Currently, our Glastar has oversized (draggy and heavy) tires, and heavier nose gear strut. Better speed, and economy can be had with standard sized tires and wheel pants. I don’t have performance numbers as I’ve not flown it enough in this configuration to determine. Also, the large draggy tires and free castoring nosewheel make it quite difficult to push backward as into the Hangar. It’s worse if it’s up hill as our Hangar is. So a word of caution, DO NOT take it out of the Hangar if you do not have 1 or 2 helpers to push it back in. One to operate the tow bar, two to push. DO NOT UNDER ANY CIRCUMSTANCES, PUSH OR PULL ON ANY PART OF A CONSTANT SPEED PROPELLER as the large bearing races could be damaged. Since two helpers will be rare when there’s only one passenger seat, the hanger winch system is being repaired. Considering the wing span (similar to our Cessna), there’s not much room on either side to clear the Hangar doors even when they’re fully open. Therefore extreme care must be taken or damage may result.
Several things I like about this Glastar compared to all the others I looked at. This one appears very well constructed (the best actually) when looking at overall quality of metalwork, fibreglass work, rivetting and electrical wiring to name the key areas. The welded fuselage cage is factory welded (all Glastars are but other designs are not). I believe the fuselage halves were likely bonded together and mounted to the frame at the factory. This Glastar is in very nice overall condition, has a basic instrument panel (easy to work on/upgrade modular instrument panel), but has an added auto-pilot, has a good engine/prop combination making it a great platform to build on for the future. It could be enough fun, capability, and challenge as it is, but this aircraft design and this particular example should be easy to maintain and upgrade if desired. I believe we should do our very best to learn to fly this aircraft to the very best of our abilities so as to not cause it any damage. It was hard to buy a nice one and I don’t want to have to go through this again anytime soon. If you notice me taking any damage personally, you might understand why. Please treat her as she was your own when she’s in your care.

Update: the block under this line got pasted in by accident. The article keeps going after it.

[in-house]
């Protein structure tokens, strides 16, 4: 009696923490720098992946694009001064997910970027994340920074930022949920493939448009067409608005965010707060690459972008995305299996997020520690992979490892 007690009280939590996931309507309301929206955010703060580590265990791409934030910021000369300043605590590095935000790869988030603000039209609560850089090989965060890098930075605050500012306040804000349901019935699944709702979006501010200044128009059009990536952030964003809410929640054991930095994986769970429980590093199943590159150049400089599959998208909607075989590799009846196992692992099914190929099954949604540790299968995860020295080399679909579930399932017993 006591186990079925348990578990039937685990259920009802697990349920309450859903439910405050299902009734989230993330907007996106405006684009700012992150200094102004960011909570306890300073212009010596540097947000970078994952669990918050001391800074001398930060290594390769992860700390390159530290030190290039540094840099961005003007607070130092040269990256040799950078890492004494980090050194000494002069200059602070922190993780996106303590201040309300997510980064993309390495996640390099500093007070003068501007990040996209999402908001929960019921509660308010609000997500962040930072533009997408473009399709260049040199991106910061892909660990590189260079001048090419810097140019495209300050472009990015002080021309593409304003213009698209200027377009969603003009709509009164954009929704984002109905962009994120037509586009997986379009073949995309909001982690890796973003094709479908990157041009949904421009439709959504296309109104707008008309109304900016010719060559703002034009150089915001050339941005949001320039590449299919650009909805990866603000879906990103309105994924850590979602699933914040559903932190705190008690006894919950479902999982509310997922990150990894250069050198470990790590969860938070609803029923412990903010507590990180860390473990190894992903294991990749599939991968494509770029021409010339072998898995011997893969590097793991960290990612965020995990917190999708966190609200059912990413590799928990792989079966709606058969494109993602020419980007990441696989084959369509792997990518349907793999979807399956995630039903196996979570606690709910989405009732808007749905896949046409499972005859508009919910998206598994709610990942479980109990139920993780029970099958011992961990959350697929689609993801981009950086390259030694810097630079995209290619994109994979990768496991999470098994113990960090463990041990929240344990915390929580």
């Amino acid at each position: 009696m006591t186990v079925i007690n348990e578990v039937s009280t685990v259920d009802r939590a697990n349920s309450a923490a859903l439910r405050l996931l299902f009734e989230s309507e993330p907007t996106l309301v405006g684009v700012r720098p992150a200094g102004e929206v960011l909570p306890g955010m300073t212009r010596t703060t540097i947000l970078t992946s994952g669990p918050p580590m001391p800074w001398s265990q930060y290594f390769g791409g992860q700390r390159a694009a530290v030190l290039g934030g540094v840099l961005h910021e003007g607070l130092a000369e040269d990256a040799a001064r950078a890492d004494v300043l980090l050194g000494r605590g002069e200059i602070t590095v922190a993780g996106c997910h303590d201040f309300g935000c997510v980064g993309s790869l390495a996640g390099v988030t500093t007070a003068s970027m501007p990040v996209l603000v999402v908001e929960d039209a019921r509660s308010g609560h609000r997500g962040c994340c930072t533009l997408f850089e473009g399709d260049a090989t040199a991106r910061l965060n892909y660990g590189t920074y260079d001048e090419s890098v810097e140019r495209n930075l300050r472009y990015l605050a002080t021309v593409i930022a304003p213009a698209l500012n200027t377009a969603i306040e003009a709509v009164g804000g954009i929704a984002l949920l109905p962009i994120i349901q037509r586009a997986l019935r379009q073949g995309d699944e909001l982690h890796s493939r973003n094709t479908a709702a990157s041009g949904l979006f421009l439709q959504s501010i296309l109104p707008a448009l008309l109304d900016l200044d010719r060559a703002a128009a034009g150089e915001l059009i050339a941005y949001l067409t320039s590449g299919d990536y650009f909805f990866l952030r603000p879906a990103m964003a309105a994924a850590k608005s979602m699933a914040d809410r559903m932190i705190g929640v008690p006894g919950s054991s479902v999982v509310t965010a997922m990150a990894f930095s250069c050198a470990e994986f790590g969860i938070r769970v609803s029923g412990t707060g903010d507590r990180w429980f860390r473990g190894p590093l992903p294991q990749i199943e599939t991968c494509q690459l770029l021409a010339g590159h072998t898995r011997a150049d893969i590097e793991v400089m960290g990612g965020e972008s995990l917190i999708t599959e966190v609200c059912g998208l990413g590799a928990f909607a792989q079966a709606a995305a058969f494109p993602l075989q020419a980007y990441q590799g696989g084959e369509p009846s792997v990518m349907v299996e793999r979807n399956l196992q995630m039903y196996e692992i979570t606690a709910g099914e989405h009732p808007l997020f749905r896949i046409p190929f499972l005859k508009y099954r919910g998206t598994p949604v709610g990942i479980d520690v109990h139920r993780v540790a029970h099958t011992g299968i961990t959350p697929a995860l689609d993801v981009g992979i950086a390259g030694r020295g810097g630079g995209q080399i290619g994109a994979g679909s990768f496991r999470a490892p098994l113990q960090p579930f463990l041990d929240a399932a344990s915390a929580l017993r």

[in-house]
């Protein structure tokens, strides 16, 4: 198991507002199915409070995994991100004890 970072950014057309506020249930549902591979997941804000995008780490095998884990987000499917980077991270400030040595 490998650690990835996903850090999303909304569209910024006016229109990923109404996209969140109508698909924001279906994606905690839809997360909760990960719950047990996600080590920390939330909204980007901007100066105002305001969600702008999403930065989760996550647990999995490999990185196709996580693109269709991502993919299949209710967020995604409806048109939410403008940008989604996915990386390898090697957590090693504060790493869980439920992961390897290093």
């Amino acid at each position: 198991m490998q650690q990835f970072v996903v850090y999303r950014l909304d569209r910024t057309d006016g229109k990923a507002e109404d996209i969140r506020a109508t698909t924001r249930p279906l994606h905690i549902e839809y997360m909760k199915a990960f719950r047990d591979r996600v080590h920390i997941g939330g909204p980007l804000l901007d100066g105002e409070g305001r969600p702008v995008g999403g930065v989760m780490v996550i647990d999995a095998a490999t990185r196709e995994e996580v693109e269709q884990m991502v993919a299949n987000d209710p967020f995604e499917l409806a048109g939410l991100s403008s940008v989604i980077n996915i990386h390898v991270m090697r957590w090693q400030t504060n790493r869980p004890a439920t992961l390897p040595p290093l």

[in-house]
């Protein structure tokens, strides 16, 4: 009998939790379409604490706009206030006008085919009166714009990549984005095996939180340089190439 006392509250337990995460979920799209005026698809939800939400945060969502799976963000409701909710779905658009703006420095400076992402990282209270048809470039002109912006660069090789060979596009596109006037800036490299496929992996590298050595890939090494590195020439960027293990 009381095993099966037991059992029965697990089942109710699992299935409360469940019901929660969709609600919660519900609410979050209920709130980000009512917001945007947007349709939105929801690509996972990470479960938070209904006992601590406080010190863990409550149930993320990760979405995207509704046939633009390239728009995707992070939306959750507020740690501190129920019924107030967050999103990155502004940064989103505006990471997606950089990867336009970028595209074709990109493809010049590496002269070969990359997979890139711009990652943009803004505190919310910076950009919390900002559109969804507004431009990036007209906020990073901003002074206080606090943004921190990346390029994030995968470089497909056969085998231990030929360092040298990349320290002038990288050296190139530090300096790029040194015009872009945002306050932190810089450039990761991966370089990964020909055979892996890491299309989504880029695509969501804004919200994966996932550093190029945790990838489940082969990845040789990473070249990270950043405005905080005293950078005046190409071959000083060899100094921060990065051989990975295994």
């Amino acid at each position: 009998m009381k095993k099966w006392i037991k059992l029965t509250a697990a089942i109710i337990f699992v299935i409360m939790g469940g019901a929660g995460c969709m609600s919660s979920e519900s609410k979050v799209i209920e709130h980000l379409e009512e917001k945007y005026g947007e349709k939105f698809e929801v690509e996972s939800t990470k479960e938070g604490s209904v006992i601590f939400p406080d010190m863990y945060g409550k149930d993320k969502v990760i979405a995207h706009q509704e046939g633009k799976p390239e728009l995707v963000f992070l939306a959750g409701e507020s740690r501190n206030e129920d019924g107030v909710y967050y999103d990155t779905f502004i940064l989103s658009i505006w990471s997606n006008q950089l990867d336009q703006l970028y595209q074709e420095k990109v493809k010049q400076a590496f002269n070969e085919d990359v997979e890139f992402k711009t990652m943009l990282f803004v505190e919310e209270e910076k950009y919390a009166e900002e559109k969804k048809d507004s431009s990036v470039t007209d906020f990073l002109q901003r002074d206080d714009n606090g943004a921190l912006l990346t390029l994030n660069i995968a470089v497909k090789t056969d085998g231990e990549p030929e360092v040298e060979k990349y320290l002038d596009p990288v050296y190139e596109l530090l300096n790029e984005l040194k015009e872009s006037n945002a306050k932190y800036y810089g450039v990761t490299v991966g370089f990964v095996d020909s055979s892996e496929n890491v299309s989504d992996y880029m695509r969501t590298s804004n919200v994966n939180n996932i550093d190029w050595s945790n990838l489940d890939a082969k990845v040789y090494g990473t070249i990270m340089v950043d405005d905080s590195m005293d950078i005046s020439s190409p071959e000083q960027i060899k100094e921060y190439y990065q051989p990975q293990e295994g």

According to the factory, here’s some preliminary specs (to be confirmed):
VNE 162 Kts
VNO 144 kts
75% cruise, 145kts, but figure much less with the big fat tires
65% cruise, 138kts, but figure much less with the big fat tires
Vfe (flap extension) 75 kts
VS (stall no flaps at gross weight) 49 kts
VSO (stall with full flaps at gross weight) 43 kts
Max rate of climb at gross weight, 1500 fpm, probably less with the big fat tires
Service ceiling, 21,500 ft estimated
Main fuel tanks, 30.6 gal (27.6 useable)
Auxiliary fuel tanks, 20 gal (17.5 useable)
Total useable fuel, 45 gal
Max gross weight, 1960 lbs
Empty weight (according to available documentation) 1403 lb (to be confirmed)
Useful load, 557 lb with the big tires (to be confirmed),
Max baggage, 25O lb max BUT figure much less considering our currently empty weight and balance
Cabin width at hips, 44 inches
Cabin width at shoulders, 46 inches
I’d like to thank the following who spent considerable time and effort, support and knowledge to make help this endeavour successful.
Cheryl for allowing me to be away (physically and mentally) so often during this time.
– Bevan Tomm
Photo Credit: Calvin Owen Jones, www.image120.com